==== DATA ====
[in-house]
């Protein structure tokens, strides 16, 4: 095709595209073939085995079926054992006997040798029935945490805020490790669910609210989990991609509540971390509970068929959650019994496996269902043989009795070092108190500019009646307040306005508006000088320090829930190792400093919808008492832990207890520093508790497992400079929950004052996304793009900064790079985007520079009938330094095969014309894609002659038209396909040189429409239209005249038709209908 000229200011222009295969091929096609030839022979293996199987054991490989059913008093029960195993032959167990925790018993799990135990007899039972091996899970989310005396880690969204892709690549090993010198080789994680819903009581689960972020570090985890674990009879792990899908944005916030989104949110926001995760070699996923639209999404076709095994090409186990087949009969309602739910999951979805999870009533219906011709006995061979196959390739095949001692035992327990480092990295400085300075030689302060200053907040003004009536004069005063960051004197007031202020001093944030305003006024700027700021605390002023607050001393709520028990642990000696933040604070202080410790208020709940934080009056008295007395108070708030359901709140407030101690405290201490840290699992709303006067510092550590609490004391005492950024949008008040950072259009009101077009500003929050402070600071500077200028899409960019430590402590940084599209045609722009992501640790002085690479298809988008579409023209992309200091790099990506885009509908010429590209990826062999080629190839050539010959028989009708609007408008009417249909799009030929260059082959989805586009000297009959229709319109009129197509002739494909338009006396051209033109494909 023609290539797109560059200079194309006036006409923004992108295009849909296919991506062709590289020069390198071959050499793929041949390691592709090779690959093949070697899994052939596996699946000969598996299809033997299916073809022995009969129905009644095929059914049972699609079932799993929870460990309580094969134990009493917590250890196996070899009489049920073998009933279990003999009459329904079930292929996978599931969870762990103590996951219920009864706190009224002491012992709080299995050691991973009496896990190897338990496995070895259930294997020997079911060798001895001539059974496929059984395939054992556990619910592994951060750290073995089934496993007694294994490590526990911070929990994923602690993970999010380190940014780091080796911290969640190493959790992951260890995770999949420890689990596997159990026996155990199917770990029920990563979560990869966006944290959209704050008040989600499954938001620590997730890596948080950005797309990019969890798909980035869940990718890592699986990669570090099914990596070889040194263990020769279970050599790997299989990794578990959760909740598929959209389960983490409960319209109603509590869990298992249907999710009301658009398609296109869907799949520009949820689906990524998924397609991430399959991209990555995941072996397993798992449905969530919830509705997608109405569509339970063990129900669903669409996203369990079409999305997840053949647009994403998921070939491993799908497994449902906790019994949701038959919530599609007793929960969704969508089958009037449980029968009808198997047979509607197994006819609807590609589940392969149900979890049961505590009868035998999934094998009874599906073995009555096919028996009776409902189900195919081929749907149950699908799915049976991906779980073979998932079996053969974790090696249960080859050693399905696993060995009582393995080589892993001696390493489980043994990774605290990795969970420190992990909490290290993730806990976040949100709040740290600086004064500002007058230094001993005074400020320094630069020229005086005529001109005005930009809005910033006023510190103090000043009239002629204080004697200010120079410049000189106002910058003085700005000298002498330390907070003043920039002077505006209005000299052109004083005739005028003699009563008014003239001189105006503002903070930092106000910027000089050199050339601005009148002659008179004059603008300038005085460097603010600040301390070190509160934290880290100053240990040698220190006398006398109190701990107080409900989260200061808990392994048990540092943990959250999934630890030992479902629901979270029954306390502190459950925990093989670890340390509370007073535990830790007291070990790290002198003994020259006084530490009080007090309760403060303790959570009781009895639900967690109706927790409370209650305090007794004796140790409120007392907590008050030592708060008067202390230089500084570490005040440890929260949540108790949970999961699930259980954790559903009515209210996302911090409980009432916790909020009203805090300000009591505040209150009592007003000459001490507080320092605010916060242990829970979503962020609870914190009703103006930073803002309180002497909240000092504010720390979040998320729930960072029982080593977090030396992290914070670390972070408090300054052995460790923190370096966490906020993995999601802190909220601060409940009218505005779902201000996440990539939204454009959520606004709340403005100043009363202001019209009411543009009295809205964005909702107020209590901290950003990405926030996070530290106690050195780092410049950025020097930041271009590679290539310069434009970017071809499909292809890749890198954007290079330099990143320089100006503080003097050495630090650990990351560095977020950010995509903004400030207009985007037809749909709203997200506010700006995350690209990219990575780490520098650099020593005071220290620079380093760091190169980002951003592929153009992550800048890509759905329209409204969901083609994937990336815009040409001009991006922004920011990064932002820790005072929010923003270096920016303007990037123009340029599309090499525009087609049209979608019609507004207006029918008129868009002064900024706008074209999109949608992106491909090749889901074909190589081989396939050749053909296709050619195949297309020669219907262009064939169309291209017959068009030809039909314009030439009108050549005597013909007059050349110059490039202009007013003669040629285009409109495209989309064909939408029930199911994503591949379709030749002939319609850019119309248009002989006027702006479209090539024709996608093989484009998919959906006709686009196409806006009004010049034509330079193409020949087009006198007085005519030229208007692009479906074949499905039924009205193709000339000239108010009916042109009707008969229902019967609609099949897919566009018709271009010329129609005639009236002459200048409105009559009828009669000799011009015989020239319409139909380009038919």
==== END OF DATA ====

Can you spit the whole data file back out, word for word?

[in-house]
């Protein structure tokens, strides 16, 4: 095709595209073939085995079926054992006997040798029935945490805020490790669910609210989990991609509540971390509970068929959650019994496996269902043989009795070092108190500019009646307040306005508006000088320090829930190792400093919808008492832990207890520093508790497992400079929950004052996304793009900064790079985007520079009938330094095969014309894609002659038209396909040189429409239209005249038709209908 000229200011222009295969091929096609030839022979293996199987054991490989059913008093029960195993032959167990925790018993799990135990007899039972091996899970989310005396880690969204892709690549090993010198080789994680819903009581689960972020570090985890674990009879792990899908944005916030989104949110926001995760070699996923639209999404076709095994090409186990087949009969309602739910999951979805999870009533219906011709006995061979196959390739095949001692035992327990480092990295400085300075030689302060200053907040003004009536004069005063960051004197007031202020001093944030305003006024700027700021605390002023607050001393709520028990642990000696933040604070202080410790208020709940934080009056008295007395108070708030359901709140407030101690405290201490840290699992709303006067510092550590609490004391005492950024949008008040950072259009009101077009500003929050402070600071500077200028899409960019430590402590940084599209045609722009992501640790002085690479298809988008579409023209992309200091790099990506885009509908010429590209990826062999080629190839050539010959028989009708609007408008009417249909799009030929260059082959989805586009000297009959229709319109009129197509002739494909338009006396051209033109494909 023609290539797109560059200079194309006036006409923004992108295009849909296919991506062709590289020069390198071959050499793929041949390691592709090779690959093949070697899994052939596996699946000969598996299809033997299916073809022995009969129905009644095929059914049972699609079932799993929870460990309580094969134990009493917590250890196996070899009489049920073998009933279990003999009459329904079930292929996978599931969870762990103590996951219920009864706190009224002491012992709080299995050691991973009496896990190897338990496995070895259930294997020997079911060798001895001539059974496929059984395939054992556990619910592994951060750290073995089934496993007694294994490590526990911070929990994923602690993970999010380190940014780091080796911290969640190493959790992951260890995770999949420890689990596997159990026996155990199917770990029920990563979560990869966006944290959209704050008040989600499954938001620590997730890596948080950005797309990019969890798909980035869940990718890592699986990669570090099914990596070889040194263990020769279970050599790997299989990794578990959760909740598929959209389960983490409960319209109603509590869990298992249907999710009301658009398609296109869907799949520009949820689906990524998924397609991430399959991209990555995941072996397993798992449905969530919830509705997608109405569509339970063990129900669903669409996203369990079409999305997840053949647009994403998921070939491993799908497994449902906790019994949701038959919530599609007793929960969704969508089958009037449980029968009808198997047979509607197994006819609807590609589940392969149900979890049961505590009868035998999934094998009874599906073995009555096919028996009776409902189900195919081929749907149950699908799915049976991906779980073979998932079996053969974790090696249960080859050693399905696993060995009582393995080589892993001696390493489980043994990774605290990795969970420190992990909490290290993730806990976040949100709040740290600086004064500002007058230094001993005074400020320094630069020229005086005529001109005005930009809005910033006023510190103090000043009239002629204080004697200010120079410049000189106002910058003085700005000298002498330390907070003043920039002077505006209005000299052109004083005739005028003699009563008014003239001189105006503002903070930092106000910027000089050199050339601005009148002659008179004059603008300038005085460097603010600040301390070190509160934290880290100053240990040698220190006398006398109190701990107080409900989260200061808990392994048990540092943990959250999934630890030992479902629901979270029954306390502190459950925990093989670890340390509370007073535990830790007291070990790290002198003994020259006084530490009080007090309760403060303790959570009781009895639900967690109706927790409370209650305090007794004796140790409120007392907590008050030592708060008067202390230089500084570490005040440890929260949540108790949970999961699930259980954790559903009515209210996302911090409980009432916790909020009203805090300000009591505040209150009592007003000459001490507080320092605010916060242990829970979503962020609870914190009703103006930073803002309180002497909240000092504010720390979040998320729930960072029982080593977090030396992290914070670390972070408090300054052995460790923190370096966490906020993995999601802190909220601060409940009218505005779902201000996440990539939204454009959520606004709340403005100043009363202001019209009411543009009295809205964005909702107020209590901290950003990405926030996070530290106690050195780092410049950025020097930041271009590679290539310069434009970017071809499909292809890749890198954007290079330099990143320089100006503080003097050495630090650990990351560095977020950010995509903004400030207009985007037809749909709203997200506010700006995350690209990219990575780490520098650099020593005071220290620079380093760091190169980002951003592929153009992550800048890509759905329209409204969901083609994937990336815009040409001009991006922004920011990064932002820790005072929010923003270096920016303007990037123009340029599309090499525009087609049209979608019609507004207006029918008129868009002064900024706008074209999109949608992106491909090749889901074909190589081989396939050749053909296709050619195949297309020669219907262009064939169309291209017959068009030809039909314009030439009108050549005597013909007059050349110059490039202009007013003669040629285009409109495209989309064909939408029930199911994503591949379709030749002939319609850019119309248009002989006027702006479209090539024709996608093989484009998919959906006709686009196409806006009004010049034509330079193409020949087009006198007085005519030229208007692009479906074949499905039924009205193709000339000239108010009916042109009707008969229902019967609609099949897919566009018709271009010329129609005639009236002459200048409105009559009828009669000799011009015989020239319409139909380009038919």